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Don't go on vacation and leave on probation

Charleston and its surrounding smaller towns remain a popular spring and Easter break vacation spot here in South Carolina. Often, students and families from the northern states where winter is still bringing snow and cold temperatures head south to sunnier climes to enjoy the beaches and sun.

However, problems can arise where those who are celebrating their time off from school and work throw caution to the wind and wind up breaking some South Carolina laws. Often, they get apprehended for driving under the influence (DUI).

The 4 most common DUI questions

It's common for those who are facing DUI charges to have many questions and concerns about the law. If this is your first time facing DUI charges, it's likely that you will be worried about the possibility of having a criminal record and not being able to drive for a long amount of time.

Therefore, it's important that you take the time to understand the law, and how you will stand the best chance of defending yourself. The following are the four most commonly asked questions regarding DUIs.

That drink might be misleading: Mixed drinks and alcohol

When you think about grabbing a drink, one thing you really need to remember is that that single drink might not be a single alcoholic beverage at all. The amount of alcohol in any mixed drink can vary depending on the mixture.

The standard drink size in the United States is five ounces of wine at 12% alcohol, a 1.5-ounce shot of 80-proof liquor or distilled spirits, eight ounces of 7% malt liquor or a normal 12-ounce can of beer with 5% alcohol content. Now, think about the last time you ordered a drink. Maybe you had a mixed drink that uses two shots of rum and a fruity mixer. Even if that drink is only 12 ounces in total, you're really looking at two alcoholic beverages, not just one.

If you get a DUI, it can lead to lasting consequences

You have heard time and time again that it's important to be sober when you're behind the wheel, but you don't personally know anyone who has ever been affected by a drunk driver. You and your friends tend to drive home when tipsy, and no one has ever had any trouble.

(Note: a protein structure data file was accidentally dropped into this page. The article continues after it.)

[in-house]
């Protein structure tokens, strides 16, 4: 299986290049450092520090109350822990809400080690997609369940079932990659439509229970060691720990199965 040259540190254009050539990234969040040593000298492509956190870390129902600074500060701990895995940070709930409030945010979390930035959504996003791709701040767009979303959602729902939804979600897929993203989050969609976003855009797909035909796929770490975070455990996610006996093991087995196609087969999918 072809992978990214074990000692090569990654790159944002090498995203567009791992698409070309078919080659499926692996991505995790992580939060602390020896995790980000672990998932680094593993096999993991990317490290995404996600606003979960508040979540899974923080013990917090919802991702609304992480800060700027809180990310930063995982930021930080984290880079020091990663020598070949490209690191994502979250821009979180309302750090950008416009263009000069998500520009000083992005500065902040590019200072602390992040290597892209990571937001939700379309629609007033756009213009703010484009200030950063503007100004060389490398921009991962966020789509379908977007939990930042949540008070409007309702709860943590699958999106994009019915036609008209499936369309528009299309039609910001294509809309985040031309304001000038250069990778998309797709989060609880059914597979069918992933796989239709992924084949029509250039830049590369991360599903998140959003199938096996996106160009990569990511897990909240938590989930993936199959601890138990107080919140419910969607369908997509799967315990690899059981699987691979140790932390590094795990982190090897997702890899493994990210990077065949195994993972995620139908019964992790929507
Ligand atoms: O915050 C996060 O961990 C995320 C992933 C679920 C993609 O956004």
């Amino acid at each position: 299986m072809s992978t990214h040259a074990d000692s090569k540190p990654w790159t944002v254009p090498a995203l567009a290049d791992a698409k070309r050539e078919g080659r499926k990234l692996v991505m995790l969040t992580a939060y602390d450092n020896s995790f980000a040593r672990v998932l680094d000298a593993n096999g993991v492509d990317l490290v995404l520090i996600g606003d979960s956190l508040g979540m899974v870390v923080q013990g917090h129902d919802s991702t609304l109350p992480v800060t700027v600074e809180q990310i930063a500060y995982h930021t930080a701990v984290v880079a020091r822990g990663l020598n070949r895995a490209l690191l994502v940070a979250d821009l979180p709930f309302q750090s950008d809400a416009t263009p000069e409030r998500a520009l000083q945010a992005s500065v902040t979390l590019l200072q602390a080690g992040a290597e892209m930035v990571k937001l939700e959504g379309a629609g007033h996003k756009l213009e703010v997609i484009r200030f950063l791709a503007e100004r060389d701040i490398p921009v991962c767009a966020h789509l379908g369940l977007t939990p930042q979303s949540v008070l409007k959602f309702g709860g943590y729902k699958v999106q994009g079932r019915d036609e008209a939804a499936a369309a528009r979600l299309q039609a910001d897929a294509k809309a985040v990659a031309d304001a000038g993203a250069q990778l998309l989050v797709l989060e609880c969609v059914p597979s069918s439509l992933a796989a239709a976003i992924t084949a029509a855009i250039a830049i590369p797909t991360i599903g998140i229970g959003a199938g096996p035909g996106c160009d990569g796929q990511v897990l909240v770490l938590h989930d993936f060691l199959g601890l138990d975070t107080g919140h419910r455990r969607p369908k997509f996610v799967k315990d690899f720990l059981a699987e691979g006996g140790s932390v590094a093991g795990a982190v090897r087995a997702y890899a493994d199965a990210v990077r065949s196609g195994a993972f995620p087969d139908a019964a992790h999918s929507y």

That was, until your latest late-night event. You decided to go drinking with your friends, and you drank a little more than usual. Still, you needed to get home, and coming back to get your car tomorrow would have been a hassle. So, you decided to drive home.

Caught driving drunk? It can have a real impact on your life

It was a tough week at work, and your personal life wasn't as good as you'd hoped it would be. You were in an argument with a girl you just started dating, and you felt like you just needed a break from everything. So, to make things easier on yourself, you hopped on your motorcycle and headed down to your local bar. It's no more than two miles from your home, so the idea that you could be stopped for drunk driving never crossed your mind.

Of course, you didn't plan to be so intoxicated that you couldn't drive home, and you expected that the bartender would say something if you did get too drunk. Unfortunately, the way things worked out was that you ended up on your motorcycle when you drove straight through a red light on the way back home. A cop happened to be out, since it was late at night, and they saw you run it. Not long after that, you found yourself arrested and on the way to the police station for drunk driving.